One positive Biden policy change, allowing unaccompanied children to request asylum when their families still could not, may have led to unintended consequences.

As a result, more children were reportedly being sent to the border alone to get them out of perilous Mexican border areas controlled by organized crime. And in reality, many long-running immigration policies, from unjust deportations to long detentions, have also had the effect of tearing apart families.

Overall, Biden’s immigration initiatives have slowly eliminated some of Trump’s worst abuses, but have delayed removing others and in some cases extended them. A few of the most capable immigration advisors, such as Andrea Flores, former director of border management for the National Security Council, have left the Biden administration out of frustration with backsliding and delays on reform, according to a piece by Blitzer.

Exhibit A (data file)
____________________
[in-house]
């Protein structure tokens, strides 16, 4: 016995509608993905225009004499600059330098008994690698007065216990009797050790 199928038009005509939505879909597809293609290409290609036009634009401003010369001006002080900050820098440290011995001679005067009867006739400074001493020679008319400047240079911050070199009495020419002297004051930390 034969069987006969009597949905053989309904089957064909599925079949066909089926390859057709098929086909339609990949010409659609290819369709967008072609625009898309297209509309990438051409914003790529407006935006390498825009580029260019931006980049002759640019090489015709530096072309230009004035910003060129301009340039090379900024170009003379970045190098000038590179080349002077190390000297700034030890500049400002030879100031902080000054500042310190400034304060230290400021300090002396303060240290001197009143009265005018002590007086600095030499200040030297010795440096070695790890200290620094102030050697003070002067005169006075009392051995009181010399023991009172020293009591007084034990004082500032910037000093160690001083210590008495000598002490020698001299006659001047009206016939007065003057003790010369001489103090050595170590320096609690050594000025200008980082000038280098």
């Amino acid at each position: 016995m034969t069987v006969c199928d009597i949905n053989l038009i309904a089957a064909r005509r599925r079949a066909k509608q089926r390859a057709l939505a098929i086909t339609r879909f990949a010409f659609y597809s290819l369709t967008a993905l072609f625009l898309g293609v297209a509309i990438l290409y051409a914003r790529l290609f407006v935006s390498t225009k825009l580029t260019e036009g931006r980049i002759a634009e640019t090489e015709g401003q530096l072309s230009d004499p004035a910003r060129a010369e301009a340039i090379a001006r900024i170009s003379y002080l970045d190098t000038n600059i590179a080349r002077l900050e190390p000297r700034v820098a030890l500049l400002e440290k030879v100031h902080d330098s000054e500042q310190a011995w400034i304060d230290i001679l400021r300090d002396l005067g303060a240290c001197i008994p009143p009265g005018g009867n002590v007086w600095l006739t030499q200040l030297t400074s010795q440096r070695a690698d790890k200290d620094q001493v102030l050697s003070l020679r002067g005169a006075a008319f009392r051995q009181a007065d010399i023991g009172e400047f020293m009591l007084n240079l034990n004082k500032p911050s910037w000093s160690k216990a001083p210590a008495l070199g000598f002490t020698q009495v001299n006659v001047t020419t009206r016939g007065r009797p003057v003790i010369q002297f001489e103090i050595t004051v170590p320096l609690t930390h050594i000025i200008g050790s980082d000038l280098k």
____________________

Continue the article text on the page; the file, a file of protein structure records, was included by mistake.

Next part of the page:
Other high-level administration officials confirmed that “resistance to easing Trump-era restrictions” on immigration came from high up in the White House: “Ron Klain, the chief of staff; Susan Rice, the head of the Domestic Policy Council; and Jake Sullivan, the national-security adviser”. All three are “political people”, but none is an “immigration expert”, Blitzer’s sources told him.

Despite the threats to democracy exposed by the January 6 hearings and other investigations, some in the Administration seem to be underestimating the magnitude of the menace posed by Trump and the MAGA movement to a just immigration system.